Normally, approximately 6 individuals would be generating documents of this type. The automation comes in to help and fill out the headers for the sheets. Instead of 6 people entering the data on individual sheets, a representative from a team of 3 to 4 people enters the data once and it is propagated to all the form headers. This not only saves labor but also improves the consistency of data entry. Other examples of automation will be discussed as the pages are reviewed. Another feature of the template is the ability to get real time instruction on how to enter data for a particular column of cells. Data entry instructions are contained in the column titles as notes. Moving the mouse pointer over the title drops down the instructions. Using this technique it is possible to click in the cell where data is to be entered and then move the mouse pointer over the column heading to have the instructions showing as data is being entered into the cell where the typing cursor was located.

The document index is created as the first page in the file. The file has so many worksheet tabs in it that all of the tabs do not fit on one screen. The index was provided not only to quickly take the user to tabs that are not available on the screen but also to take them directly to the cell at the beginning of the section that they are interested in. This is done through the use of ‘hyperlinks’. A ‘hyperlink’ is like an address where an item is located. The use of hyperlinks in the index provides another functionality besides an address. If the mouse is clicked on the hyperlink—the user is taken to the location that the hyperlink specifies. This is much the same way as the World Wide Web works. Clicking on an icon or text entry can take the user to the location that a programmer specified in the software for that icon or text.

The Scope—Criteria—Checklist page is the first data worksheet page. This is where a cross-functional team identifies the product that is being worked on, the members of the team, the product family, and the risks associated with each component or sub-system of the part. The FMEA training that was given to all engineers started with the identification of the team followed closely by identifying the scope of the FMEA that is about to be developed. The first item on the sheet is a risk assessment of each component part for the overall part. The users identify the element under consideration and whether it is a high, medium or low risk from a failure standpoint. The team might base its assessment on historical data for a similar part, customer data, industry data, or competitive data for part failures. The team then decides if the element will be included in the Failure Mode Effects Analysis (FMEA) based on the rating. Element ratings of low are generally not included in the scope of a FMEA. Medium may be included and high is usually always included unless specified by a customer.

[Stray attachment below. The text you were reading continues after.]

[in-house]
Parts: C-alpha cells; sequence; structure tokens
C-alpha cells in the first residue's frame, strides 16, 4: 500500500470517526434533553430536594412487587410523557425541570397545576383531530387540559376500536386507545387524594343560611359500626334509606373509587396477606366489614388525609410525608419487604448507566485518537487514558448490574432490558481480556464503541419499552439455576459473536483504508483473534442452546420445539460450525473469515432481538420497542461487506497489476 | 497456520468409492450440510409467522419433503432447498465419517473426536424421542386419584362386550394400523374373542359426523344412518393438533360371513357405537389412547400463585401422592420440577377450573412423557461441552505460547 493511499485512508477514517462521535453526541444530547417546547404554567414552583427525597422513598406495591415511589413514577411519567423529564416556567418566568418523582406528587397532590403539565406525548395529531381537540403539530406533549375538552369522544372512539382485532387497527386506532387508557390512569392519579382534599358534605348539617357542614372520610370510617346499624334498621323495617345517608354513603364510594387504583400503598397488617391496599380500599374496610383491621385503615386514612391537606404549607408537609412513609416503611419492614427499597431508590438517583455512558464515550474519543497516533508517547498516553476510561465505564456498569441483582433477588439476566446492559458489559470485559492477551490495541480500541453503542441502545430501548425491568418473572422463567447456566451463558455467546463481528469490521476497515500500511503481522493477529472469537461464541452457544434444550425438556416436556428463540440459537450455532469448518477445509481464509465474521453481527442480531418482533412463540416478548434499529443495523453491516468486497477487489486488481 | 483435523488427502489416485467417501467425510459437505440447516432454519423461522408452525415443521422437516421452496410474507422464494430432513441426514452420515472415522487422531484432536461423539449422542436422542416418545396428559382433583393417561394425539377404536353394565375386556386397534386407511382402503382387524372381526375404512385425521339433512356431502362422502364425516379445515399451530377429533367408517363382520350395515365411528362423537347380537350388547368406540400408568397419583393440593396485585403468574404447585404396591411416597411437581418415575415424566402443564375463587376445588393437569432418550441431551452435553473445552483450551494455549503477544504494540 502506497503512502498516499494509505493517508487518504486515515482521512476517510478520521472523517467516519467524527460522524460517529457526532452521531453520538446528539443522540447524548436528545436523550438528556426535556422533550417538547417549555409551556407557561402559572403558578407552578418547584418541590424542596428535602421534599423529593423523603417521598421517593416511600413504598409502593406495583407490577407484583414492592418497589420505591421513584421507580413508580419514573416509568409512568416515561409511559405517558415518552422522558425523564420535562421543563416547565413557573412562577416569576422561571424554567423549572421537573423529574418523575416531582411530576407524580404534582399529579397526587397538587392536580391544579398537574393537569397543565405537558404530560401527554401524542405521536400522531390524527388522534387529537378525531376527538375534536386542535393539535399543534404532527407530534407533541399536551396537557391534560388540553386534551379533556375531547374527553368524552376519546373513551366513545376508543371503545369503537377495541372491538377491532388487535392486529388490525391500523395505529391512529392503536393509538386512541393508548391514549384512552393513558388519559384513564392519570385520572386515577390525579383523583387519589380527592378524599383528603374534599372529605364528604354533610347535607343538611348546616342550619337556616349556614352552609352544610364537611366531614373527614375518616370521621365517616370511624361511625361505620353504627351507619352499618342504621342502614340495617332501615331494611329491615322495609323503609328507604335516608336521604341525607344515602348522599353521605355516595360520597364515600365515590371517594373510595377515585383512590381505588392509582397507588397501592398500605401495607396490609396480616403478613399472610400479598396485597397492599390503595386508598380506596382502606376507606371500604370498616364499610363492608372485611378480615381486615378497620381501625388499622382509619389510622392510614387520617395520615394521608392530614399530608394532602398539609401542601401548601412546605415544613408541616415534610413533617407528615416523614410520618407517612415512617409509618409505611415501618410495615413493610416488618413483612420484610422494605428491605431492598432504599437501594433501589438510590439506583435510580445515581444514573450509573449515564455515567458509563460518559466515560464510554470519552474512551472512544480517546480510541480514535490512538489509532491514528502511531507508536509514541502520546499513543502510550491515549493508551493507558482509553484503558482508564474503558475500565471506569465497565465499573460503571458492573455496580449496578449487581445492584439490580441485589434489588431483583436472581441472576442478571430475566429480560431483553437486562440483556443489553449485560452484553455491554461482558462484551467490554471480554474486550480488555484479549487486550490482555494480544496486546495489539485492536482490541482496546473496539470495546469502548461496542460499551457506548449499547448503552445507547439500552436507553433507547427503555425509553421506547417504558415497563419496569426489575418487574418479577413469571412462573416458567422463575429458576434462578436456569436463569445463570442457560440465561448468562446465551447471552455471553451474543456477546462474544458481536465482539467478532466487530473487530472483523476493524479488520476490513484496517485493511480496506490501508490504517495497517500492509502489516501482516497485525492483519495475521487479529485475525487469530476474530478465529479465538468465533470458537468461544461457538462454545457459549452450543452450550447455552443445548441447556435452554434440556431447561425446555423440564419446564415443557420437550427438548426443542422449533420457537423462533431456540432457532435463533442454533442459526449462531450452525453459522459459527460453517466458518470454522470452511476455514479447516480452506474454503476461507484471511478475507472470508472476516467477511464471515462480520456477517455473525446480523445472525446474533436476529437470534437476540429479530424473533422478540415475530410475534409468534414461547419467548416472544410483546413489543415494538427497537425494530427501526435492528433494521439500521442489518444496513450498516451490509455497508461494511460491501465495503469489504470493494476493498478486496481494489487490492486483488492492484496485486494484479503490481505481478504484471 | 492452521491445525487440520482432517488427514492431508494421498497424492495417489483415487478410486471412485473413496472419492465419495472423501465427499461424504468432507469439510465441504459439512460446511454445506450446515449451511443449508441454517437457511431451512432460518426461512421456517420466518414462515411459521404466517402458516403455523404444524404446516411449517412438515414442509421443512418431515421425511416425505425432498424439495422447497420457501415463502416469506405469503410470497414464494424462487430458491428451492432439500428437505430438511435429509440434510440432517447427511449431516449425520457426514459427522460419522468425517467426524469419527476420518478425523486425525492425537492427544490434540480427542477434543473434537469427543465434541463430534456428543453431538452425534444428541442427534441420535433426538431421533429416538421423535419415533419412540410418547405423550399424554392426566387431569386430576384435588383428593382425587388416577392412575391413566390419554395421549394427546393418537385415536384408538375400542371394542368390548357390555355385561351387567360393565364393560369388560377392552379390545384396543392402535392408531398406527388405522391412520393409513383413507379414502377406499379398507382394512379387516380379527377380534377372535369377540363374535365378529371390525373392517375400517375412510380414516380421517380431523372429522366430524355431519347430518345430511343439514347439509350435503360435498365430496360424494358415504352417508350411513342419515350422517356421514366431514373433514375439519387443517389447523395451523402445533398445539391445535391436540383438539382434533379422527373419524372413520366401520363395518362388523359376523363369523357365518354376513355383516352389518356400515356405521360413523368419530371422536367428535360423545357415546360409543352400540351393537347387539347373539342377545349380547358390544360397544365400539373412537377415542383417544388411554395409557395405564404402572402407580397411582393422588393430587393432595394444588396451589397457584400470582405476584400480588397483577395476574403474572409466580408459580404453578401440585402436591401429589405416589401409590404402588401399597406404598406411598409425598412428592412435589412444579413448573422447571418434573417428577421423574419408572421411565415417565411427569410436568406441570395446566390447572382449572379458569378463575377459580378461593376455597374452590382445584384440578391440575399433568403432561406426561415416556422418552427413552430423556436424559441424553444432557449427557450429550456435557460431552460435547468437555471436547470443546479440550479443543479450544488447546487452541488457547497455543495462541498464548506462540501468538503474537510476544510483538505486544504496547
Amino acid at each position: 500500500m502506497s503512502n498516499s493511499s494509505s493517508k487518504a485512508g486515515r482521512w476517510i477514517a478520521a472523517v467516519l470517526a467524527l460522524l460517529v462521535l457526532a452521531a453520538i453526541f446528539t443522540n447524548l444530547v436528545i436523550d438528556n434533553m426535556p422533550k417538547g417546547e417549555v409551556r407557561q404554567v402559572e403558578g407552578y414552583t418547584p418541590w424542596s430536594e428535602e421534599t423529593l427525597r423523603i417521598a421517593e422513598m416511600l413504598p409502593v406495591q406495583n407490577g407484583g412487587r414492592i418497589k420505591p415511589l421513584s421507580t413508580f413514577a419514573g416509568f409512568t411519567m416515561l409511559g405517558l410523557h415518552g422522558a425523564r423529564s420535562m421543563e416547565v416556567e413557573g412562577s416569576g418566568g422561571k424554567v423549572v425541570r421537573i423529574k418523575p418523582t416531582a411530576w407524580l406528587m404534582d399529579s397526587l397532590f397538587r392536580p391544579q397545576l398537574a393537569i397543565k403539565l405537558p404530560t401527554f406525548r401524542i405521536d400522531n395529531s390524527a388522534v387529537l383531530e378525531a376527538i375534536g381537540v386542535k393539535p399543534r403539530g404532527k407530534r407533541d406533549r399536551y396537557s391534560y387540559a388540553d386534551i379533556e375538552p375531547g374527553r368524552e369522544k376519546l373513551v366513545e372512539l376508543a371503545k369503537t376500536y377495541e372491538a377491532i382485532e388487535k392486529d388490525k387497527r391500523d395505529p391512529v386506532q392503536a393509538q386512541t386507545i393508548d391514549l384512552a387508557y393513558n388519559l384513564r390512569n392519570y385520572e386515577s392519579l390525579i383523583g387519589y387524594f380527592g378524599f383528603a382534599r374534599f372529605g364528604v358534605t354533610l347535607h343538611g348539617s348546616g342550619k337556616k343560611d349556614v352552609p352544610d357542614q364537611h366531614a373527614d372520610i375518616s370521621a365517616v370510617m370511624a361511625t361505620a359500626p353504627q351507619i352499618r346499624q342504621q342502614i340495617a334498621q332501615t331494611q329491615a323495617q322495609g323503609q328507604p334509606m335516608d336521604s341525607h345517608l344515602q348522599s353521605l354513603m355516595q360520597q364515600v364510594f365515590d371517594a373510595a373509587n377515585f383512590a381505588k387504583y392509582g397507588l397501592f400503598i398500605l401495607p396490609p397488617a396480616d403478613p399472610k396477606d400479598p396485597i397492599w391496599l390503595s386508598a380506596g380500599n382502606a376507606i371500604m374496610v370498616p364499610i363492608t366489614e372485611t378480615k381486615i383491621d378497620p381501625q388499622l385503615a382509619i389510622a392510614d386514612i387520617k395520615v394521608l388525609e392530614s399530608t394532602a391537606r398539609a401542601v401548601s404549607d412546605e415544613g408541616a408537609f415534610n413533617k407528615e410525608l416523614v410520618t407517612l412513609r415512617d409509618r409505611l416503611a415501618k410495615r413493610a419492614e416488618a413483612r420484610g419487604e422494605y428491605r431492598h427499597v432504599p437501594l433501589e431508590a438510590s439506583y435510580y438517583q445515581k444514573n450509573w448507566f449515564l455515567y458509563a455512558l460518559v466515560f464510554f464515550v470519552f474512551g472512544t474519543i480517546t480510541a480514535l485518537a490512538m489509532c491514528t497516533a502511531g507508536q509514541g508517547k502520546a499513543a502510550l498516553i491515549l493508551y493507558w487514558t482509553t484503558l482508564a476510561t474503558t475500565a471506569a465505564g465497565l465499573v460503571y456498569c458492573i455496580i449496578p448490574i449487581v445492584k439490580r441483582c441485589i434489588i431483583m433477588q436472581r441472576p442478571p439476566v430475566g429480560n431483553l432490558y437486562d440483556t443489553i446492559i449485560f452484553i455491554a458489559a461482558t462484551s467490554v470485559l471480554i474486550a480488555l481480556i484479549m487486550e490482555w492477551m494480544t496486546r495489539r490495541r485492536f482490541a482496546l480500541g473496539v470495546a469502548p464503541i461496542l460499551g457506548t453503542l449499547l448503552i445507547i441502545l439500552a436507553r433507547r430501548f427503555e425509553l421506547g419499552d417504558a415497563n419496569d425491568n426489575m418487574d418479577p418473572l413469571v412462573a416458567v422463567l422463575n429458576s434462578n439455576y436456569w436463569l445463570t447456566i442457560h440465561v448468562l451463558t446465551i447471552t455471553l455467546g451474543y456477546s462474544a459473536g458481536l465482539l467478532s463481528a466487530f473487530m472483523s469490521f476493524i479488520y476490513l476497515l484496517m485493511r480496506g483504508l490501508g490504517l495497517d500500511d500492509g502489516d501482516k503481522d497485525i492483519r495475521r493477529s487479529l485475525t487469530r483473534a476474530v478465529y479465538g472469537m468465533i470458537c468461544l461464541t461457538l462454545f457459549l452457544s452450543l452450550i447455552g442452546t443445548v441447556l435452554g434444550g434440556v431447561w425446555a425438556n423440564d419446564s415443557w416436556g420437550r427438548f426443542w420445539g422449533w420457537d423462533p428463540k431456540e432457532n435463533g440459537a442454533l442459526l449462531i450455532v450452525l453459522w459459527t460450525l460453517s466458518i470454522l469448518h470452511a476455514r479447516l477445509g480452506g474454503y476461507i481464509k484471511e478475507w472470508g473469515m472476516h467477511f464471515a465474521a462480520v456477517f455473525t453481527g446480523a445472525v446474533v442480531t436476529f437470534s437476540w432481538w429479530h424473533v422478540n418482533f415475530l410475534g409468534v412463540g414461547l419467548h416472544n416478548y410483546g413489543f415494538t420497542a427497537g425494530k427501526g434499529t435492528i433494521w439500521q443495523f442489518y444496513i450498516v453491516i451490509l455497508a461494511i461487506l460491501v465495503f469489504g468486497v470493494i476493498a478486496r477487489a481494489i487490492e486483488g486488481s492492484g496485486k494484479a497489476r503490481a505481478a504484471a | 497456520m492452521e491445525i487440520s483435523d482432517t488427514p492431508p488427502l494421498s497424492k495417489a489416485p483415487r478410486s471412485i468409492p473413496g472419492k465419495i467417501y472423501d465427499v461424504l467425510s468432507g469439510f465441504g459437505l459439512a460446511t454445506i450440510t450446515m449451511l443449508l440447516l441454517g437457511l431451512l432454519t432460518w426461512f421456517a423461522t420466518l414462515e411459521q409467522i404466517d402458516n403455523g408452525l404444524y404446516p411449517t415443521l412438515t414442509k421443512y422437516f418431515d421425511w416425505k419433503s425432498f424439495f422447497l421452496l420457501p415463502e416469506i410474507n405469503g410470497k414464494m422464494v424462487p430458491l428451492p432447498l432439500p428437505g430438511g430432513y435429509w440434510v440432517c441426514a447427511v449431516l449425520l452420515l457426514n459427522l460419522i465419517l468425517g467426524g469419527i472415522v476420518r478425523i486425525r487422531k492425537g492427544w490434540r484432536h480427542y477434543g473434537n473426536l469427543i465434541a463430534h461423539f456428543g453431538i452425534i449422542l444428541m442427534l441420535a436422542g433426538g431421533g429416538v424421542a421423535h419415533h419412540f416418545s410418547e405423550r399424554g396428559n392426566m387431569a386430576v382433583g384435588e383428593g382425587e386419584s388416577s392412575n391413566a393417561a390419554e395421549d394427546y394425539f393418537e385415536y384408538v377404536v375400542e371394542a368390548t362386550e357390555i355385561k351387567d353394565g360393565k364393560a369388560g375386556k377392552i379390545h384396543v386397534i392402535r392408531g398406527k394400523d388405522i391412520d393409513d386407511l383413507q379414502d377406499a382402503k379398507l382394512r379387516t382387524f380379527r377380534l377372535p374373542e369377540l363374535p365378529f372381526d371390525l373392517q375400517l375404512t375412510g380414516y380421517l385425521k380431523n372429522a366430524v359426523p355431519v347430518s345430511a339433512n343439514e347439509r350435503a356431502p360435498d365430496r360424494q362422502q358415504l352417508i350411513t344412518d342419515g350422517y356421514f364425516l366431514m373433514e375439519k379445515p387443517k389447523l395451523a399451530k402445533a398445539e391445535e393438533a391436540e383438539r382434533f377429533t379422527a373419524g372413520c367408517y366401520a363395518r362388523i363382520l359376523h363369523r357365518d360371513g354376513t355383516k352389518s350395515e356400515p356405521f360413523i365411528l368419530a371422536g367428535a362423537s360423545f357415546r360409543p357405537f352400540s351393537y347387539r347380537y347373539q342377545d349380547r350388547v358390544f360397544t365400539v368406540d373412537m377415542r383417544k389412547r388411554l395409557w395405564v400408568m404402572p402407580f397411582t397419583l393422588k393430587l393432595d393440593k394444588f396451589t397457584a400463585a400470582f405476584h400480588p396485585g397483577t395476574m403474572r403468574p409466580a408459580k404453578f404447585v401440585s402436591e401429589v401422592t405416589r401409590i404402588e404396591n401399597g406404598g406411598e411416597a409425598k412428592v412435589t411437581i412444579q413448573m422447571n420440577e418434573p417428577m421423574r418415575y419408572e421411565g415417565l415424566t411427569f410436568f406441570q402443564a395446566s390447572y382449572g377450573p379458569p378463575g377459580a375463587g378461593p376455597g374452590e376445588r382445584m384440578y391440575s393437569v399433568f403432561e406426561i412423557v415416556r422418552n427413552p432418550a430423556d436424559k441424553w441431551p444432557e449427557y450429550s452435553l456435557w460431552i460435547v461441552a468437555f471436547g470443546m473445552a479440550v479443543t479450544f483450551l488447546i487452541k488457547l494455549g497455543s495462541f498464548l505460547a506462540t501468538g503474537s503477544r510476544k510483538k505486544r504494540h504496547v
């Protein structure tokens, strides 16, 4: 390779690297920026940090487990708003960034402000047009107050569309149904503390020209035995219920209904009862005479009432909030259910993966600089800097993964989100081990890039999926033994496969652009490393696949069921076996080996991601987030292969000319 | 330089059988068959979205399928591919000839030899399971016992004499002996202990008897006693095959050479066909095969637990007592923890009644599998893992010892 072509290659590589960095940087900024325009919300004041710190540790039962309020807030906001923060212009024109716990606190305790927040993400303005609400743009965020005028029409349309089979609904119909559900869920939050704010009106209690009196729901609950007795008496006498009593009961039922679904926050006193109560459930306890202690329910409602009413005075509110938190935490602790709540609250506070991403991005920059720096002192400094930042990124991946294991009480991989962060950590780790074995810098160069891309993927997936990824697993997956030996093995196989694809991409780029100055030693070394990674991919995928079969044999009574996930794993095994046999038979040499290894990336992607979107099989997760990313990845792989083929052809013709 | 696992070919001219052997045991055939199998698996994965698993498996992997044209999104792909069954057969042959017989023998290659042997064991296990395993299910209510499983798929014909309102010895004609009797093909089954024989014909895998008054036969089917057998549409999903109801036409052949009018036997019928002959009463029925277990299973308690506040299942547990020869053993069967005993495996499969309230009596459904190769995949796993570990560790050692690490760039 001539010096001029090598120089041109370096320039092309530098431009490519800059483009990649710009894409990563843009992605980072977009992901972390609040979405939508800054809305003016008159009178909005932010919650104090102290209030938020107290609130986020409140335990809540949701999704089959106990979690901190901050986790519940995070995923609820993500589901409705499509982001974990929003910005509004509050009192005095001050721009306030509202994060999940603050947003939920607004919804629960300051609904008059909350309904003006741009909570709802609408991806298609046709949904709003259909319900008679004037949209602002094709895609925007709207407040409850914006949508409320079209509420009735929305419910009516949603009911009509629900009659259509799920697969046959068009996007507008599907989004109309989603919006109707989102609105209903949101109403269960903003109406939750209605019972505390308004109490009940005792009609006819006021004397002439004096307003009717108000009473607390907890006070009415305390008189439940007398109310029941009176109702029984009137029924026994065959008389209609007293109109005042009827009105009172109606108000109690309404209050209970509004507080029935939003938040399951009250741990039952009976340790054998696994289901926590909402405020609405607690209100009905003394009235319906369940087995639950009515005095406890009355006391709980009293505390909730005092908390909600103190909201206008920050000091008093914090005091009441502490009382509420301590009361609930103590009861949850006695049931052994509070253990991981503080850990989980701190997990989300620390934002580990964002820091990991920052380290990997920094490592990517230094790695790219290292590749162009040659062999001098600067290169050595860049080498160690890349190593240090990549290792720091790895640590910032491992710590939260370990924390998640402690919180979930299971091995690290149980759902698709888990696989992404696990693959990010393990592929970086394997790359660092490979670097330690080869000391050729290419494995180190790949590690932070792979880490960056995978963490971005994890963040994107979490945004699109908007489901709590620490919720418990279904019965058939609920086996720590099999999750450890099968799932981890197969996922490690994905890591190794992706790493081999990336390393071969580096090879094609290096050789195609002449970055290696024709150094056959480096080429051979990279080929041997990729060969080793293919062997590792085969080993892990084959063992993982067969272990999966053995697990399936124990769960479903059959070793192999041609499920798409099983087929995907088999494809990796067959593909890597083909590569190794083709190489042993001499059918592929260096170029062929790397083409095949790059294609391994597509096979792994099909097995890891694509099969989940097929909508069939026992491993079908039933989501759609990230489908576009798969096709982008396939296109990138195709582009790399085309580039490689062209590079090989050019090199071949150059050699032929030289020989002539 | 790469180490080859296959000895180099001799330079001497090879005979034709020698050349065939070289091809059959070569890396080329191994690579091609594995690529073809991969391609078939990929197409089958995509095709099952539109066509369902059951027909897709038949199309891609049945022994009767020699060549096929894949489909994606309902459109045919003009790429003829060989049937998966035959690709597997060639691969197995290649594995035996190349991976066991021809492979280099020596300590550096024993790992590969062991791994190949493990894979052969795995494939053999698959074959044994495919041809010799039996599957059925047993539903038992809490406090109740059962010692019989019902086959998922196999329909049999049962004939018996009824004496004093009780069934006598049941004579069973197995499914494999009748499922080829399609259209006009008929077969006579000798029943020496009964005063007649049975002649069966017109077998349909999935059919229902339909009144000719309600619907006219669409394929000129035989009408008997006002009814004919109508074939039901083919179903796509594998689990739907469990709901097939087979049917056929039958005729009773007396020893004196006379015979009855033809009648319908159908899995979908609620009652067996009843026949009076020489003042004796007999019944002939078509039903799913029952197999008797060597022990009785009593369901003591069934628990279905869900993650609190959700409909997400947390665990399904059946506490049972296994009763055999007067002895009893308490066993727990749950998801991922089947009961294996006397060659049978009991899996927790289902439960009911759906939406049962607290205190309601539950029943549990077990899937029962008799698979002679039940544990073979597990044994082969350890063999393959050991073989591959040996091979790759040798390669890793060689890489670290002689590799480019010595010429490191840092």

The next section is basic information about the nature of the part. The purpose of these questions is to get the team thinking about similar parts, historical quality data, and information from the production floor about how the parts have failed. The team is also asked if the customer has identified the part as having safety, significant or critical characteristics. If the answer to any of these is yes, the headers on the DFMEA and PFMEA are changed to reflect the appropriate information.

The next section of the form is where the supplier's part number and core team member information is entered. This information is also entered into several areas of the document headers on the DFMEA, PFMEA and Control Plan. The part number is also entered into the Work Instructions and Packaging Specification sheets.